By Alex Bridges
Strasburg Town Council probably won't change its size any time soon.
Councilman Scott Terndrup brought up the idea Monday at the Finance and Personnel Committee of reducing the number of council seats from eight to six. Trimming council could provide some financial benefits to the town, Terndrup pointed out. But most members at the meeting said the number should stay at eight.
The town could save $7,000 a year by cutting two seats, Terndrup said. Each council member receives a stipend of $3,500 per fiscal year. The mayor receives $4,500.
At the same time, each member could make more money if the town spread the same amount council receives to fewer members. Terndrup also argued that town officials would need to deal with fewer council members.
Vice Mayor Richard Redmon said reducing the number of seats may help the town deal with low voter participation.
"Well, 90 percent of the citizens have no interest in the councilmen who are elected," Redmon said. "They don't vote.
"If there's a way that we could use this to possibly encourage more participation of the people who are residents, I think it would be good," Redmon added. "Put something before their eyes that might shock them into participating."
But Councilman Rich Orndorff Jr. said participation comes in cycles. In 1986, 13 people ran for four seats on council, Orndorff recalled. In a subsequent election, four people ran for four seats, he added.
"It's cyclical," Orndorff said. "It's issue-related. It's the amount of apathy or the amount of interest."
Orndorff said that council has raised its salaries in the past. Council's pay isn't an issue, Orndorff added, noting that he didn't think increased salaries would inspire people to run for office.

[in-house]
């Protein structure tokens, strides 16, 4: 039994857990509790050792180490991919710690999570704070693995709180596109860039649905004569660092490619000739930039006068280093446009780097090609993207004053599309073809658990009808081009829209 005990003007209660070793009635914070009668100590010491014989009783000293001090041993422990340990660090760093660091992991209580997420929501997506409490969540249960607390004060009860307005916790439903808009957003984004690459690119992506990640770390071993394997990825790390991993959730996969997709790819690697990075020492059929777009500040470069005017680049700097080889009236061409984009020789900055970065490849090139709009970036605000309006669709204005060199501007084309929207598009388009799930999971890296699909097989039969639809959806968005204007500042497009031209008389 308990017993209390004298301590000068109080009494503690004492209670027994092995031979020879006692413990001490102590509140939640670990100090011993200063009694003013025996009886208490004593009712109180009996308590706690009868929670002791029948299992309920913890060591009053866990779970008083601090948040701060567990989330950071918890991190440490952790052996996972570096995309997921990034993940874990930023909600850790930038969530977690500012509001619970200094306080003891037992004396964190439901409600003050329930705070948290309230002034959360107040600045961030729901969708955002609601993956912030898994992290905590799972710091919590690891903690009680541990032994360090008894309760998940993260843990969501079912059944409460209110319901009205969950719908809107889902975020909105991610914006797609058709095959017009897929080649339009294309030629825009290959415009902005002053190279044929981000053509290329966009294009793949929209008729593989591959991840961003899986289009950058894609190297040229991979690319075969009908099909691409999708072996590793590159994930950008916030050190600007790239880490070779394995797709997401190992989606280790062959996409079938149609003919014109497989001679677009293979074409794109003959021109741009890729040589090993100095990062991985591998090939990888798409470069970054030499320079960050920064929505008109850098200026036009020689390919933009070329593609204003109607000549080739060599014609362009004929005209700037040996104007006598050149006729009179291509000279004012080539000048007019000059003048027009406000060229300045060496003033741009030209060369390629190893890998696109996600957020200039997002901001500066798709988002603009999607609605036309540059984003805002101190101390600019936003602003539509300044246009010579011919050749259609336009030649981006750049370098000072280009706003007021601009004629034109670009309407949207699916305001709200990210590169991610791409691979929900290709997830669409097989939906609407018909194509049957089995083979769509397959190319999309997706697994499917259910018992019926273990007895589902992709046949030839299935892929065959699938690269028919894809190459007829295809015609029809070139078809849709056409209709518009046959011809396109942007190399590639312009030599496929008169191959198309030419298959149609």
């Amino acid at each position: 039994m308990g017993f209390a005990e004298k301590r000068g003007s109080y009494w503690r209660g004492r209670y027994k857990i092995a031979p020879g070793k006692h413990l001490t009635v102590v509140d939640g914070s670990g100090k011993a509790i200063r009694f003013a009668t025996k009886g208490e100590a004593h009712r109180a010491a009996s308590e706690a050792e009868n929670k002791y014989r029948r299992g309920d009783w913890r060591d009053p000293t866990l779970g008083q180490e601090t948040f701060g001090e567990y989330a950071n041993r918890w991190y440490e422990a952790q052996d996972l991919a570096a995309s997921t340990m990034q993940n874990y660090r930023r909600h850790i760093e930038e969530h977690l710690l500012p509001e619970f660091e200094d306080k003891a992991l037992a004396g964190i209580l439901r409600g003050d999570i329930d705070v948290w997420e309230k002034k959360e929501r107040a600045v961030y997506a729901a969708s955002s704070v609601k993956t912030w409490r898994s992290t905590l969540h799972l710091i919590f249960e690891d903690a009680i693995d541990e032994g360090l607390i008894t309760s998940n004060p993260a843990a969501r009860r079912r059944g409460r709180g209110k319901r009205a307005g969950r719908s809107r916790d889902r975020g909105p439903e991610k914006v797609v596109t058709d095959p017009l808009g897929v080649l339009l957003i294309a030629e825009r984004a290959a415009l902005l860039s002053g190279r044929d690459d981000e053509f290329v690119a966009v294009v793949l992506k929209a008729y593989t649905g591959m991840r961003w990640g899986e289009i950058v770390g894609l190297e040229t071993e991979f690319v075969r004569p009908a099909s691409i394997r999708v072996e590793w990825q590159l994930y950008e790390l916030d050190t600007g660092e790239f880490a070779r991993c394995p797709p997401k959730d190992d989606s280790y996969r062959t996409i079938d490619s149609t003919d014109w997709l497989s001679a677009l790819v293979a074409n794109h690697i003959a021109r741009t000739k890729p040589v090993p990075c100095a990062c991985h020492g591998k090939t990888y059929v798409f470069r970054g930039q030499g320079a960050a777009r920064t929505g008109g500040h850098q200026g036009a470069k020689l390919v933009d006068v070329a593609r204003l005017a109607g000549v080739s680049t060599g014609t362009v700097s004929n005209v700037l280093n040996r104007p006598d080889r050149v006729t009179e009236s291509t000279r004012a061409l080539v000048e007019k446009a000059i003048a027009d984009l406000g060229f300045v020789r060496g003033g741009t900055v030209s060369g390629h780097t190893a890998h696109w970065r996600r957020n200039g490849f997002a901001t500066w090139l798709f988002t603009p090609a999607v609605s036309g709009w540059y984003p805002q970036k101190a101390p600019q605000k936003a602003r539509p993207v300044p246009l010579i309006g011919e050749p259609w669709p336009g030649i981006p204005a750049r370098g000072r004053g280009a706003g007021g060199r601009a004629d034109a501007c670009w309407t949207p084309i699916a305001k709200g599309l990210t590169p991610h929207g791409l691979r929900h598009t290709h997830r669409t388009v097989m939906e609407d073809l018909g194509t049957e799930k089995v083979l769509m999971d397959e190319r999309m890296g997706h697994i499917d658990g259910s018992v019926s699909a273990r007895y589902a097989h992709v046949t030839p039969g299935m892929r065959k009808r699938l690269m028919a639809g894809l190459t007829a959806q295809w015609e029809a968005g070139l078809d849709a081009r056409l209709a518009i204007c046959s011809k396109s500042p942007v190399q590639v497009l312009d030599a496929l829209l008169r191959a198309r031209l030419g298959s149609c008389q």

The discussion turned briefly to the pros and cons of keeping elections in May or shifting the contests to November. May elections keep the local races separate from the partisan contests held in November, Orndorff said. Terndrup agreed that the bigger elections carry a degree of partisan politics.
However, Councilman John Hall Jr. commented that fewer people vote in the local elections.
Terndrup asked why eight council members are better than six. Orndorff said that having more seats means each member represents a smaller percentage of the population. He cited comments Mayor Tim Taylor made in his state-of-the-town address last week regarding the groups of people each council member represents: school-aged children, churches, the senior population. As Orndorff explained, reducing the number of seats could eliminate the groups of people that would be represented on the council.
As for how the number of council seats affects Strasburg workers, Town Manager Judson Rex said this would not change how staff members go about their duties. A small council could mean fewer people with whom employees would need to form relationships.
"On the other hand, you lose out on the additional perspective that comes with two additional council members, the networking and relationships that goes along with those additional council members," Rex said.
The town manager added that the matter remains a topic for council to discuss. Rex said he saw this as a possible way to engage the public and make citizens more aware of what council does in terms of representing the community.
"This could be a catalyst to help maybe gain some more interest in people running for council or even just being more engaged in the community," Rex said.
Contact staff writer Alex Bridges at 540-465-5137 ext. 125, or firstname.lastname@example.org